Wednesday, April 7, 2010

Give to Caesar what is Caeser's

by Kathryn Casey

Easter weekend, I wrote a letter to Cardinal Daniel DiNardo of the Galveston-Houston Archdiocese after the Houston Chronicle ran excerpts from the Cardinal's letter supporting Pope Benedict XVI, basically dismissing as untrue allegations about the pope's actions regarding priests and the sexual abuse of children. I've decided to make this an open letter.

Dear Cardinal DiNardo:

This is a difficult time in the history of the Catholic Church, and a disturbing time for those of us who are Catholics. Current events have many of us questioning our dedication to a church that ignores its own ethics and edicts. As of late, the church appears less committed to justice, accountability, and protecting the innocent than to hiding its own sins.

While I love my faith, it is difficult to overemphasize the magnitude of my disgust at the actions of some of those who have ruled the Catholic Church. My anger has been building for quite some time, dating back to the first revelations of sexual abuse by priests, and examples of church leaders covering up rather than weeding out the offenders. We now know that this cancer which began in Rome metastasized, through not just the U.S., but Ireland, across Europe and perhaps the world.

My husband and I grew up Catholic, and we raised our children as Catholics. We sent our son to a Jesuit high school. We donate to our local parish. We attend mass. We look to church leaders to be strong and wise, fair and just.

There are many questions, however, about what happened while Pope Benedict XVI was Cardinal Joseph Ratzinger. The allegations include that he turned a blind eye to the sexual abuse of children, and that he protected offending priests instead of their innocent victims. And now we have what appears to be evidence that this is not merely speculation but may be true: documents that allegedly implicate the pope in the case of Rev. Michael Teta of Tucson, AZ., a priest a church tribunal found repeatedly molested children, even abusing two boys, a seven-year-old and a nine-year-old, in the confessional, as they prepared for their first communions. It’s charged that although the cardinal/future pope had the authority to act, the man now known as Pope Benedict XVI did nothing to stop Teta for a dozen years.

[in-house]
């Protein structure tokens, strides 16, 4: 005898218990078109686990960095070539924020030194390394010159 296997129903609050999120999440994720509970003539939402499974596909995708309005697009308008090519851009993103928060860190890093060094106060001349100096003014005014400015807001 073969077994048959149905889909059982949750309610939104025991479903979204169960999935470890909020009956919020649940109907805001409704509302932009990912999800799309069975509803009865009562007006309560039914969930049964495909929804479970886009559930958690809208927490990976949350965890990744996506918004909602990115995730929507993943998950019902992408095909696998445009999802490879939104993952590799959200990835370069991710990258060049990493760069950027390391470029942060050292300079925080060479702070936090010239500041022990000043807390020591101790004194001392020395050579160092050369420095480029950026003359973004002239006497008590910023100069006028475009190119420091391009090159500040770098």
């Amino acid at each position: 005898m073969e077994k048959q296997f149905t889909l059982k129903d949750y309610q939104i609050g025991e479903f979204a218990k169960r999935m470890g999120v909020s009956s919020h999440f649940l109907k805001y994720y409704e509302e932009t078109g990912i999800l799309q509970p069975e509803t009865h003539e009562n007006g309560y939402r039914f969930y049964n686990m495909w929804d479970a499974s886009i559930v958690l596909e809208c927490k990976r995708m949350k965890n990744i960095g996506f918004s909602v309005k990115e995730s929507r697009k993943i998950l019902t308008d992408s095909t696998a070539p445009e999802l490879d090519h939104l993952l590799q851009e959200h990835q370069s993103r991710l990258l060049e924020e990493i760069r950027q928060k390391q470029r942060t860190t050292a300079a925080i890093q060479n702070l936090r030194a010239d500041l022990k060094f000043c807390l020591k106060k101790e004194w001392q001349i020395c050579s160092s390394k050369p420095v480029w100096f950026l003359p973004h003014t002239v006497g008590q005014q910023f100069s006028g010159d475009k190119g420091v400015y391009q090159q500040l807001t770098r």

There are also documents raising questions in a Wisconsin case, where 200 boys were allegedly abused at a school for the deaf. There it's been charged that the cardinal/future pope halted an investigation into an accused priest.

This is wrong on so many levels, but perhaps the most basic one is that it was never the then-cardinal/now-pope’s decision to make. These priests were accused of criminal acts, illegal activities that fell under the authority of civil law enforcement. In Luke 20:25, Jesus says, “Give to Caesar what is Caesar’s, and to God what is God’s.” Although the quote refers to money, it works here as well. These acts didn't take place on Vatican soil, but in Tucson, Boston, Dublin, Rome and cities across the globe. Despite what it may tell itself, the church has never had the right to deprive civil law enforcement of fulfilling its duty to investigate and prosecute dangerous sexual predators.

The church would not be in the crisis it’s in today if it simply acknowledged its obligation to immediately turn criminal allegations over to civil authorities. In all such cases, the church hierarchy needs to refer criminal complaints to local law enforcement, instead of continuing the course church leaders have adhered to in the past: systematically aiding and abetting dangerous criminals, hiding their crimes and moving them to new locations where they claimed more victims.

Cardinal DiNardo (photo right), you are the spiritual leader of Catholics in my part of the world. Today in the Houston Chronicle, I read excerpts from your letter supporting the pope. You wrote: “recent headlines insinuating inaction or culpability by Pope Benedict XVI regarding the crisis are unfair or inaccurate. Any innuendo that he has not tried to tackle cases of sexual abuse by clergy is misleading and harmful to the church.”

Catholics disgusted with this situation are less concerned with preserving the status quo at the church than with holding those responsible accountable and preventing future abuses. Instead of asking Catholics to blindly accept that the pope is innocent of the allegations, why not call for an open investigation into what the pope knew when, and what actions he did and didn't take?